There's nothing logical about making assumptions about Rickard being angry with Aerys when there is zero evidence of such a thing. We have no evidence of Rickard having an issue with Aegon V, or Jaehaerys II, or Aerys II, until his son kidnapped his daughter, and he imprisoned his son. Rickard's children were betrothed for years and yet he had no urgency to get them wed. That makes zero sense if he is actually part of a plot that has offensive or defensive intent against House Targaryen. The same goes for all the other great houses that are claimed to be part of such a plot, yet make no attempt to strengthen ties through marriage and blood ties in the years leading up to the war.

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Again, the increase in port fees was short lived, and it was ultimately blamed on Tywin, while Aerys received credit for reversing them, so there is really no basis for the idea that Rickard or anyone else had any long lasting anger at Aerys over it.

Yes, I would agree that Rickard was trying to get more influence in the south. I suspect he was hoping to get much closer to the Iron Throne, and to put his descendants in better position to eventually marry with the Targaryens.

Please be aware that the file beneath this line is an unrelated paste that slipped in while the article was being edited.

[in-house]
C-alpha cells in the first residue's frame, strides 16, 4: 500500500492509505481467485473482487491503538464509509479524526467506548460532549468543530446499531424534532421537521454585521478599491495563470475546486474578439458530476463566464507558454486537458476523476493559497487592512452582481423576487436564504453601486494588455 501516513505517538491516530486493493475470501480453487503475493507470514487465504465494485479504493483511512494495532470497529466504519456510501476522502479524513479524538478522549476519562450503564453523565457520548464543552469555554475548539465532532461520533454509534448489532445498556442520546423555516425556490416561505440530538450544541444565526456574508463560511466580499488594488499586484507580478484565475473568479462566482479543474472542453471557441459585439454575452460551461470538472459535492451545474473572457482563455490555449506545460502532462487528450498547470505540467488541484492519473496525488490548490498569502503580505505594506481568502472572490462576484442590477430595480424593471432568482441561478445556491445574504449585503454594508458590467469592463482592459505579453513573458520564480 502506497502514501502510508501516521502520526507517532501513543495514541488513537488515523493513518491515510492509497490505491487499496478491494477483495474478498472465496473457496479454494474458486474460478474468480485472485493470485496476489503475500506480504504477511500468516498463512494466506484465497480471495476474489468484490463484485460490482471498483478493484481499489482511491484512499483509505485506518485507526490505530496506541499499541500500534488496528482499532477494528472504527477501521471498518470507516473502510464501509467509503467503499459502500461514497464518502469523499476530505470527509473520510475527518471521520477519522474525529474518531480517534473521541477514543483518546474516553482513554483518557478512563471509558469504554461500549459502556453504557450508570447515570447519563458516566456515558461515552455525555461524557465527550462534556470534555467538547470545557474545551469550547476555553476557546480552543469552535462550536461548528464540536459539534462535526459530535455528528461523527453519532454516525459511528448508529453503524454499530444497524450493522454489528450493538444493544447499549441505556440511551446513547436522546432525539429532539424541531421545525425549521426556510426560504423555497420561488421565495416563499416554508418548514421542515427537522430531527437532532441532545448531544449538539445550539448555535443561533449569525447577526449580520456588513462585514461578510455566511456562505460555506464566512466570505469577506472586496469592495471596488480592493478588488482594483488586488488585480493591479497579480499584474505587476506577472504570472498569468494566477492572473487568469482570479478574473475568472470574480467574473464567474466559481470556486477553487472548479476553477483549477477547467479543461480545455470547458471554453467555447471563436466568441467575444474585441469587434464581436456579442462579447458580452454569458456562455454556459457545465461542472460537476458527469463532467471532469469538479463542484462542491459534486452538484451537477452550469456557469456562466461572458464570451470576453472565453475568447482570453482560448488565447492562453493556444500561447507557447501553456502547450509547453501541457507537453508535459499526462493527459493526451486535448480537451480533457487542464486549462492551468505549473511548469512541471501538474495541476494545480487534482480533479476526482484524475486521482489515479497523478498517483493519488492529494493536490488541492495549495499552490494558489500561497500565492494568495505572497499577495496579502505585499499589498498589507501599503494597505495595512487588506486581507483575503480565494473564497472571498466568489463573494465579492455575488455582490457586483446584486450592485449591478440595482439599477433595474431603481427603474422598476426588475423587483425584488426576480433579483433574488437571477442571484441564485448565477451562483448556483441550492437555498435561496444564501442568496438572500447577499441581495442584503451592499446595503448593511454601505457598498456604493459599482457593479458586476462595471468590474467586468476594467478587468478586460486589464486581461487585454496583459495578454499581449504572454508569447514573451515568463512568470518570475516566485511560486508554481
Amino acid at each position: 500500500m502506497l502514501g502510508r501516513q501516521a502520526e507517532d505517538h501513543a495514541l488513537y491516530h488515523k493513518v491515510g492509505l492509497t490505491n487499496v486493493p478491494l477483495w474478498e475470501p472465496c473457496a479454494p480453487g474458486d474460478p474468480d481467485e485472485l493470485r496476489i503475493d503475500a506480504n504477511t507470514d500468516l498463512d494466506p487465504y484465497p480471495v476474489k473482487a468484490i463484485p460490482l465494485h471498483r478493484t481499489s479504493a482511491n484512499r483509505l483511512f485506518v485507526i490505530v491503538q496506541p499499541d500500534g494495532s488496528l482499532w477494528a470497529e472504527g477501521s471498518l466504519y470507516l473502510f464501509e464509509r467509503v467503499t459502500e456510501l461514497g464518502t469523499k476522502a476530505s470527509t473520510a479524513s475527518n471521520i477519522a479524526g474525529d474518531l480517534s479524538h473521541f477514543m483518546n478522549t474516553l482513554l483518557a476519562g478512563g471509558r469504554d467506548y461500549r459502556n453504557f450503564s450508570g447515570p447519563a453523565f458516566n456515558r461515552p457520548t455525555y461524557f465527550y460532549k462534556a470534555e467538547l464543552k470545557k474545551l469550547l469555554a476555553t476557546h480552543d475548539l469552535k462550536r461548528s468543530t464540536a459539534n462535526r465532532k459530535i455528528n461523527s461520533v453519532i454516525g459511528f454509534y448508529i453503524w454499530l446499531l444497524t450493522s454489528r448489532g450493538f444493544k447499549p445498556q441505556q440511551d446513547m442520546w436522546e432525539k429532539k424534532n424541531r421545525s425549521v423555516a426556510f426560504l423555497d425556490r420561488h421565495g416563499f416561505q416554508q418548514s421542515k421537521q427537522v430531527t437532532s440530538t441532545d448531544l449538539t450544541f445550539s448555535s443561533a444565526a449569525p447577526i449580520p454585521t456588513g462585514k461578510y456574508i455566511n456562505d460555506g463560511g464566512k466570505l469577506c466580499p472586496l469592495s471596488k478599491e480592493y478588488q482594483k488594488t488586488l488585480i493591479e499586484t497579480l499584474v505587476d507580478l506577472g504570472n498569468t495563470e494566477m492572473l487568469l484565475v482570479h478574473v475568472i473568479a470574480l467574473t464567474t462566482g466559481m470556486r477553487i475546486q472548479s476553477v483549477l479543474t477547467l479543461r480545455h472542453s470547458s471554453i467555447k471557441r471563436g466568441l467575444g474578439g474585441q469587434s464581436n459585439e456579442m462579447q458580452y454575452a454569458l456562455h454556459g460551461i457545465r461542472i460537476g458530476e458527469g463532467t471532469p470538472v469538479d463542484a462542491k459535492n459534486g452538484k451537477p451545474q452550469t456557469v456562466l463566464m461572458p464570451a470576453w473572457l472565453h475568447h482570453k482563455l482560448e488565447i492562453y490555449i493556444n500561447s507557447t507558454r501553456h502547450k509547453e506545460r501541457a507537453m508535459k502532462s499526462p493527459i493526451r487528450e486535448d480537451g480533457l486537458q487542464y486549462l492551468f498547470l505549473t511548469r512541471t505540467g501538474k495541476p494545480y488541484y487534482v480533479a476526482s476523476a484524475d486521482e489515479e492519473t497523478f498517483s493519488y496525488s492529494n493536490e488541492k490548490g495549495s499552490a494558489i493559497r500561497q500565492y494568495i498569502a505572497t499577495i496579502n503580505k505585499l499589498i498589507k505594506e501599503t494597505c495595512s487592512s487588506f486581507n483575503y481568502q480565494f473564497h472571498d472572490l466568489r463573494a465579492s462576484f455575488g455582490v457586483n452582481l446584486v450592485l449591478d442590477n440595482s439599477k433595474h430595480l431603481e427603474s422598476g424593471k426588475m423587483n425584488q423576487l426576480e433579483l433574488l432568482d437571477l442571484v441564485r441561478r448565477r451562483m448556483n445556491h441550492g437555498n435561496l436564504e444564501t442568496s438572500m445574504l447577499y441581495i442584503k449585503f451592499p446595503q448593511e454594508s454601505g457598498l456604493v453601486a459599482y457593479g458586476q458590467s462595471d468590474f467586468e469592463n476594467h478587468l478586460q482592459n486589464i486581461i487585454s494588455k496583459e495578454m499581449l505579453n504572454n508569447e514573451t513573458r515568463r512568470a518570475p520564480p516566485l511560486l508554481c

House Baratheon was as close as it got to House Targaryen. Robert was a great-grandson of Aegon V, and his grandfather's sister had originally been intended to wed Prince Duncan and eventually be his queen.

House Tully had also been considered worthy to have a daughter of theirs wed a Targaryen prince, as Prince Jaehaerys (II) had originally been betrothed to Celia Tully. Had he not broken his betrothal, Jaehaerys's queen would have been a Tully.

What I object to is the idea of Rickard being part of an offensive or defensive conspiracy against Aerys and House Targaryen, which is what many theories about his "Southron Ambitions" propose.

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19 minutes ago, Bael's Bastard said:


It would certainly not be remarkable that House Stark chose more often than not to wed their bannermen, as all the great houses do. But we see that House Stark has had no issue wedding Southron houses, be they worshipers of the old gods or the new, or wedding Northern houses that worship the seven, or have had no issue embracing the seven. That was especially true in the decades leading up to Lord Rickard's children and their betrothals.